Rachel Maddow has helpfully done several segments on the history of white supremacy in America showing that this shit has been going down for a long time and continues to go down with smaller or lower-profile eruptions of violence and murder reported all over the country for many years, and these segments can be seen on YouTube here and here. She masterfully tells true stories of the US’s history with white supremacy and gives context that I highly recommend. Adrienne Maree Brown wrote that “things are not getting worse, they are getting uncovered. we must hold each other tight and continue to pull back the veil.”
So no, a pin or t-shirt is not enough. Yet I would still like to be able to have something I can wear that communicates effectively and succinctly to anyone frightened by what’s going on right now that I will not attack them, I will not support anyone who does, and I will do what I can to support and defend those who are being targeted by white supremacists in this country.
I’m reminded of the heart-wrenching graphic novel ‘Maus’ by Art Spiegelman, depicting his grandfather’s stories of living as a Jew in Nazi-occupied Poland and surviving the death camps with his wife. The Nazis are depicted as cats, Poles as pigs, and Jews as rats. In the novel it’s difficult to tell which pigs are likely to turn them in as Jews, and which may be potential allies to help them hide and escape.
In real life, of course, it was even worse: almost all of these people were mainly white humans, and the distinctions even less clear. The population of black Germans were described as ‘barbaric, uncivilized, and criminal,’ excluded from employment and schooling, and many were subject to medical experimentation and brutality and murder, as well as forced sterilization of children, and some thrown into the concentration camps. The campaigns against black people are not as well-documented as those against Jewish people, nor have I uncovered much about people with other skin colors from other nationalities, but the insanely intense focus on ‘racial purity’ meant ethnic cleansing for anyone deemed ‘impure,’ including the disabled and the elderly regardless of skin color or ethnicity or faith.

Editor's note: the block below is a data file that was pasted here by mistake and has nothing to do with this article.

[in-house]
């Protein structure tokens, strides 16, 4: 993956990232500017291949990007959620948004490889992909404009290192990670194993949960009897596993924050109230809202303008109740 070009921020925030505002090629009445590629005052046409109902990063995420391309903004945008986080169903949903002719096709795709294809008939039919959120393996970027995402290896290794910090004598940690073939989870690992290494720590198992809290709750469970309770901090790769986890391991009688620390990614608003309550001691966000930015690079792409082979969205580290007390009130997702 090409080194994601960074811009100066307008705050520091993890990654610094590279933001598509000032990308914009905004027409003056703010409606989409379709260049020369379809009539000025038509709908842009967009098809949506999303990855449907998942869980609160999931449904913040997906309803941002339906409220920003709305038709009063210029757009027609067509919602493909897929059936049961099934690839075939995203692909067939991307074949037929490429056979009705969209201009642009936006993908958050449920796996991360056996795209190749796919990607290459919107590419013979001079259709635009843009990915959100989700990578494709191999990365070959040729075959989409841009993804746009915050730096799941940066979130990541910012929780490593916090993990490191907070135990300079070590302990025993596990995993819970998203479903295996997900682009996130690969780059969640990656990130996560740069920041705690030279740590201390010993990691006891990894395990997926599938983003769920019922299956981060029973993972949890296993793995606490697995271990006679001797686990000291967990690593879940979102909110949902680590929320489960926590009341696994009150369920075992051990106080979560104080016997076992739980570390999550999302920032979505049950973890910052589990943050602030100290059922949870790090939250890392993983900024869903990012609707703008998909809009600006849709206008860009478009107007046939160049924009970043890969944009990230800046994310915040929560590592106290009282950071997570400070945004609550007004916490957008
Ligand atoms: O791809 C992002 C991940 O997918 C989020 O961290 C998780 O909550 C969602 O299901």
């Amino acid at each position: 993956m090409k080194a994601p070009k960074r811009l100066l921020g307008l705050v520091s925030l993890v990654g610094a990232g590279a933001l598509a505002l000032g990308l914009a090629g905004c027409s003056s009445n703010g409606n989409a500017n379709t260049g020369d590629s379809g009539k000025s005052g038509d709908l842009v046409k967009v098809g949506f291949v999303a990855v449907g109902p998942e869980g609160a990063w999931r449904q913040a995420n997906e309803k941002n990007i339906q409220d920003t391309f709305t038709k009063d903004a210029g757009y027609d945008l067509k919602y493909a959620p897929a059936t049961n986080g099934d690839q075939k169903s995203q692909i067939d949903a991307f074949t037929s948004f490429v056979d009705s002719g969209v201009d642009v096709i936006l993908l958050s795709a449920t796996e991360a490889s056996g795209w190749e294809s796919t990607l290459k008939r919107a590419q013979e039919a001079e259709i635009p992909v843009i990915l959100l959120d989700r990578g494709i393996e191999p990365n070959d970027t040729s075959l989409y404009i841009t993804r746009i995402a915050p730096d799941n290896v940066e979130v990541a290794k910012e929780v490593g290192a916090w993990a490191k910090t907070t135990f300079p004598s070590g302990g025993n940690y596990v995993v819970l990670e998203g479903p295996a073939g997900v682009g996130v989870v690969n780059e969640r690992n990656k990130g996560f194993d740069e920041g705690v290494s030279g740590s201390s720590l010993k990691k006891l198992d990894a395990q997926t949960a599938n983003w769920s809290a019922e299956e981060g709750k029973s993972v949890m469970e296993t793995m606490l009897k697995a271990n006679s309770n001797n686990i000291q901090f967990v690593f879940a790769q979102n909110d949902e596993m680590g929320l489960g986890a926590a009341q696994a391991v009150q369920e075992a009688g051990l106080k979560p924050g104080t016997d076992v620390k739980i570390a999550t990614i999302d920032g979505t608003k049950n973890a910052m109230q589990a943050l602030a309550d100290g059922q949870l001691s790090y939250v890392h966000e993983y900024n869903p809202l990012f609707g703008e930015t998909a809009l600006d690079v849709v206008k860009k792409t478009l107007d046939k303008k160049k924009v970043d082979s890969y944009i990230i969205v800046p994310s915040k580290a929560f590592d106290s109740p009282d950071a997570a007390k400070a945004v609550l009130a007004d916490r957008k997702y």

My point is, though, that Germany and Poland were largely filled with white people suspicious of one another, and those who were identified as Jewish were made to wear Star of David armbands while those who were identified as homosexual were made to wear the Pink Triangle, and often live sequestered in ghettos and eventually concentration camps. Everyone else was a mystery—who would turn you over to people who would hurt, incarcerate, or kill you? Who would risk themselves to provide safety, shelter, food, assistance crossing the border?
The US isn’t Nazi Germany, not yet, and I hope there are enough people with power to keep it that way. Nevertheless, there is still a lot of violence against the oppressed. Many aren’t safe to walk certain streets, be certain places alone or with families, and fear that at any time there could be harassment or assault. I know this isn’t something new, either for people of color and immigrants or LGBTQIA+ individuals or for women who may be in any of the other categories as well.
I still sort of wish that, as part of my efforts to help, I could wear something when I go out that broadcasts loud and clear to both the oppressed and the hatemongers what side I’m on. That I am not now nor will I ever be in favor of white supremacists and neo-Nazis, that they do not speak to me, and that the strangers who pass me do not have to worry I will go berserk on them for just existing peacefully and going about their lives. Without being insulting or burdening others with a sense of my white guilt—which, like my genitals, are mine alone to come to grips with and keep out of other people’s faces.
When we shake hands we show that our hand holds no weapon. I’m open to suggestions about what I can do to show I have no violent angry beliefs and intentions to attack those who are not blindingly cracker-iffically white, cisgendered, US-citizen, Christian, and anything else I may have missed. I’m open to learning there is no solution but to take action to do what I can to lend what support I can.